Zazengo is looking for a Senior Ruby Developer

Zazengo is seeking the right person to take our technical team and
platform from pre-beta through launch and scaling to sustainable
profitability. The right candidate will combine the following:

• An excellent working knowledge (and love) of programming in Ruby and
Ruby on Rails. Up-to-date on latest Edge Rails technology and tools

• A strong understanding of emerging web technologies and practices
including widgets, advertising engines, RSS/Atom feeds, CMS tools,
social network connectivity, APIs, and standards including OpenId and
OpenSocial, especially in regards to their implementation using Ruby
and Rails.

The Good
There’s a lot of interesting bits in the posting.  It looks like Zazengo is into empowering not-for-profits, so, again, a good cause.

They’re working with interesting technology: Edge (Ruby on) Rails, Git, OpenSocial, OpenId, RSS.  They’re looking for someone with good writing/speaking skills, so community involvement may be a factor.  They seem to be test-driven, with mentions of Test::Unit and RSpec.

Mostly, it sounds like fun.

The Bad
There’s not much information about compensation.  Since Ruby jobs tend to vary significantly in compensation, I inquired, but received no response.  I’m not sure if you should read into that, so I’ll let you decide.  They’re looking for someone senior, current with edge rails, and up to speed on a lot of technology, so I’d hope they’d compensate accordingly, but not all startups can afford to, particularly those working with not-for-profits.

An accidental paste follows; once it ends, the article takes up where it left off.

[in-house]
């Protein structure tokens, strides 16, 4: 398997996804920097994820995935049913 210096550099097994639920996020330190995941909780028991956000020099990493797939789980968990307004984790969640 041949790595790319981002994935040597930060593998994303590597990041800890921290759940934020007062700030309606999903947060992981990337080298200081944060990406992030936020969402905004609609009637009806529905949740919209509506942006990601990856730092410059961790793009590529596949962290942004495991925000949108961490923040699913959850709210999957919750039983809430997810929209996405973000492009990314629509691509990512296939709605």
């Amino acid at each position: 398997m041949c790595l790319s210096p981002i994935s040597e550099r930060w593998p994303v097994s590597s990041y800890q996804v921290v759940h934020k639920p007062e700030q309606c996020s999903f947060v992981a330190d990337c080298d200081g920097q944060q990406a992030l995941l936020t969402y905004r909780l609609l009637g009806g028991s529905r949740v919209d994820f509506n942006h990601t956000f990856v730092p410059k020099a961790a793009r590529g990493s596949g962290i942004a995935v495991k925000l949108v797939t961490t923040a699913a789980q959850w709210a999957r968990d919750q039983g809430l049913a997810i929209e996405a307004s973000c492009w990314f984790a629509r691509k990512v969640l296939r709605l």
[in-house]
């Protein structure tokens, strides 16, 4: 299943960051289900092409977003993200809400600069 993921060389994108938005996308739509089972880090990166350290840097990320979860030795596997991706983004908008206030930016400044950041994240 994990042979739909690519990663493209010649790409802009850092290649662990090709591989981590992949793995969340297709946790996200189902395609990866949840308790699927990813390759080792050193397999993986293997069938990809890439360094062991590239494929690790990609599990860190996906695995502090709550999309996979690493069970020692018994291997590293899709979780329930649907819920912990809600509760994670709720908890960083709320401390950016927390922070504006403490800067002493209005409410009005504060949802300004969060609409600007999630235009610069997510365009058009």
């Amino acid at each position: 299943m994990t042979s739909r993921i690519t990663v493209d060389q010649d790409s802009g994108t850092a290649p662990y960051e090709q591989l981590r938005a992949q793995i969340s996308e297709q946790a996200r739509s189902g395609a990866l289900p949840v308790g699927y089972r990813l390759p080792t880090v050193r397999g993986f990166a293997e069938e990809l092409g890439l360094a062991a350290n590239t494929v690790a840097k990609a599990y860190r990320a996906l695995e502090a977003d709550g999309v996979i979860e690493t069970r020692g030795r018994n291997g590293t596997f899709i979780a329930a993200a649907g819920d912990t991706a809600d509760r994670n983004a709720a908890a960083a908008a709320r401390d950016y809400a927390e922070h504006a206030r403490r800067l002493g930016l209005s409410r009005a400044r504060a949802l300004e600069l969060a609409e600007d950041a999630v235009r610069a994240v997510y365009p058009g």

There’s not a ton of detail about the process or the company, so you may want to probe on those.

They’re a distributed/virtual team, and that might mean working from home.  Some people will love the idea, others will dislike it.

In Summary
If you’re looking for edge rails work and willing to work in a distributed team for a good cause, it’s worth having a deeper conversation with Zazengo about their compensation, process and the company.

World Vision: Director of Support and Infrastructure

April 29, 2008

World Vision is looking for a Director of Support and Infrastructure:

  • Define the enterprise technology architecture and strategies, and set all associated policies, standards, and guidelines.